Sunday, July 17, 2005
There are hybrid cars and then there are hybrid cars, and mine gets 44 mph on average, but not with a Times reporter in it.
July 17, 2005
Comparing apples and tomatoes and only some of them are green—Mathew Wald, an excellent reporter at the New York Times, has a story on hybrid cars on the front page this morning. [Click on link] It’s wrong. Wald writes that the new hybrid cars improve performance but don’t save gasoline. It depends on the car; Wald got the technology wrong.
Wald writes that the new Honda hybrids improve performance, especially acceleration, but save little on gasoline. He implies that is a trend, and that the tax saving on using hybrid cars is not doing fuel economy any good. The problem is that there are two separate technologies involved, only one of them is pure hybrid. It isn’t Honda’s.
Honda “hybrids” are not pure hybrids. They take a standard Civic or Accord, add a battery and an electric motor which supplements the gas engine. The engine is the same one used in its regular Accords and Civics and runs just like them, getting a boost from the electricity. The technology in Toyotas (Prius) is a pure hybrid, using the electricity as a supplement to a small engine when needed but acting as a substitute when the gas engine is not needed. Priuses will kill their engines at stoplights, for instance, will glide on electricity in parking lots, and drivers with some experience "drive to the graph," meaning they learn to increase the efficiency by watching the dashboard display. It’s called “stealth mode” because it is silent. Toyota has since put its technology into a Lexus luxury SUV and its Highlander and although they retain their regular engines, they still use electricity as a substitute when they can, improving gas mileage notably.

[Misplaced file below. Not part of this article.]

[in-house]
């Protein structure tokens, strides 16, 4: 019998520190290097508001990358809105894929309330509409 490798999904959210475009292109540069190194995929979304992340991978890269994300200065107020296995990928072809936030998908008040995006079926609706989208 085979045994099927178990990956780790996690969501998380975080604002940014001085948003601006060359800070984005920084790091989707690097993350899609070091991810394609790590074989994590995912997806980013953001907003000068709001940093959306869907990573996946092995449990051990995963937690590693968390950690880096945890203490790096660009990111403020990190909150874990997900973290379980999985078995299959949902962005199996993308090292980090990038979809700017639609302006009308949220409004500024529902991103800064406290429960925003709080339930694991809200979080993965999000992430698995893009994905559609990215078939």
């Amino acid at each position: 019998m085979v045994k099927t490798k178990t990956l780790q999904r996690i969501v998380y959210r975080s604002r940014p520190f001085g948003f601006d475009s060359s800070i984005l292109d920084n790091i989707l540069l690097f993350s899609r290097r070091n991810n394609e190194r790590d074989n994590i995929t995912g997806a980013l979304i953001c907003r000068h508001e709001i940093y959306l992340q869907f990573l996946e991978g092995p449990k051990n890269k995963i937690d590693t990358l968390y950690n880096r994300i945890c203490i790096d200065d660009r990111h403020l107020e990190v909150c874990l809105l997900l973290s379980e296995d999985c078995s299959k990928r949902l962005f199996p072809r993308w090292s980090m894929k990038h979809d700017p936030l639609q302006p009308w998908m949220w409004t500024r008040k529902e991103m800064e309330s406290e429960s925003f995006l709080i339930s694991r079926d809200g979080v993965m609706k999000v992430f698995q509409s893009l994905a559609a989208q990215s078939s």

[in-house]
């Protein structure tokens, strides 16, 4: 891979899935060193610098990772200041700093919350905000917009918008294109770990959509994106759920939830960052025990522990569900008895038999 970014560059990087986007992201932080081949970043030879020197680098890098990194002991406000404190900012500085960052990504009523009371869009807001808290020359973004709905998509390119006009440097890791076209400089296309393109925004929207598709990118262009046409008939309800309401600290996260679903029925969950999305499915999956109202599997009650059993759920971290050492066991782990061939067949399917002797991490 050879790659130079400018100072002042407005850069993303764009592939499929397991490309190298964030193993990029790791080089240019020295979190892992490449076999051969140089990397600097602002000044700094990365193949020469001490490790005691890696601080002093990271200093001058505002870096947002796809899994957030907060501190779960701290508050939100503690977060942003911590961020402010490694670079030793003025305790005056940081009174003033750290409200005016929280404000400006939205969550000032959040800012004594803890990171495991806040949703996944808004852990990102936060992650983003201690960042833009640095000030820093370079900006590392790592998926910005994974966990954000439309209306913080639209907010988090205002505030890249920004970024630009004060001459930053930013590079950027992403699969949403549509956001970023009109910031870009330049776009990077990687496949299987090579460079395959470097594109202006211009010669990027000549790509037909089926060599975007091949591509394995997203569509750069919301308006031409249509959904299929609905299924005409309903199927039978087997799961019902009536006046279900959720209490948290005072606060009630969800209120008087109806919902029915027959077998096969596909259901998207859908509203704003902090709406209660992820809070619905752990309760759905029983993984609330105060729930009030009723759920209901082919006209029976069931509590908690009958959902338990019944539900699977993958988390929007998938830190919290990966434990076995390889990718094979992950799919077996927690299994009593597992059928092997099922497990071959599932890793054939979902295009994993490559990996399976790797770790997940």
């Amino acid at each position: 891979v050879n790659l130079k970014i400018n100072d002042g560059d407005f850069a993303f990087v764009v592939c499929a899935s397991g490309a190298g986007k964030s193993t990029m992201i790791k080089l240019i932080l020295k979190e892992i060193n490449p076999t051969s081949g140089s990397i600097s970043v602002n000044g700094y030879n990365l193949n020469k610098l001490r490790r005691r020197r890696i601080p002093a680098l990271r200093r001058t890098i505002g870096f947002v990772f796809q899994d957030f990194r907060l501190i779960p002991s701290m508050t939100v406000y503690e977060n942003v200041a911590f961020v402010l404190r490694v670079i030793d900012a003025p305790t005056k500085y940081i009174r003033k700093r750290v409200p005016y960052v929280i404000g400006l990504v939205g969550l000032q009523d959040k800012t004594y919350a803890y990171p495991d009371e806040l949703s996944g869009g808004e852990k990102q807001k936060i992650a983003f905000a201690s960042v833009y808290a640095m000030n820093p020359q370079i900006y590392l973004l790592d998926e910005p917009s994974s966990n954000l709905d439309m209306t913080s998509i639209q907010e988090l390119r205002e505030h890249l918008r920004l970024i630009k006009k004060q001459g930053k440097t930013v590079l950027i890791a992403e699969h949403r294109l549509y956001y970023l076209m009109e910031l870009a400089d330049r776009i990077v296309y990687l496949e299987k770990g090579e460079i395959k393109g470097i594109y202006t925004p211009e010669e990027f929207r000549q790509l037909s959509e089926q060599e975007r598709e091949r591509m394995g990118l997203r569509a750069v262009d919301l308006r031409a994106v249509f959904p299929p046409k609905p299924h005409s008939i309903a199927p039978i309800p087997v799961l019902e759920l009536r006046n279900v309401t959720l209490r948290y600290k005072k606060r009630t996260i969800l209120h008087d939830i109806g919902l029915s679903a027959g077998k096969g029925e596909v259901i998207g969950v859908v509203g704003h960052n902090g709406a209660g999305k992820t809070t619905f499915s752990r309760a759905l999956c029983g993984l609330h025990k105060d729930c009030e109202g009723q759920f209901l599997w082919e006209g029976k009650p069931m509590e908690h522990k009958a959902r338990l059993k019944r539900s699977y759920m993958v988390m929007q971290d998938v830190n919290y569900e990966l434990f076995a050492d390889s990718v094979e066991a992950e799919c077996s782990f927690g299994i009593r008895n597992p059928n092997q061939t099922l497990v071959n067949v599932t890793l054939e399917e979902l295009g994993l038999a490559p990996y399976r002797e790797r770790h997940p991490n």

Wald apparently thinks they are all the same. Not so. To see how the Prius works, go below here.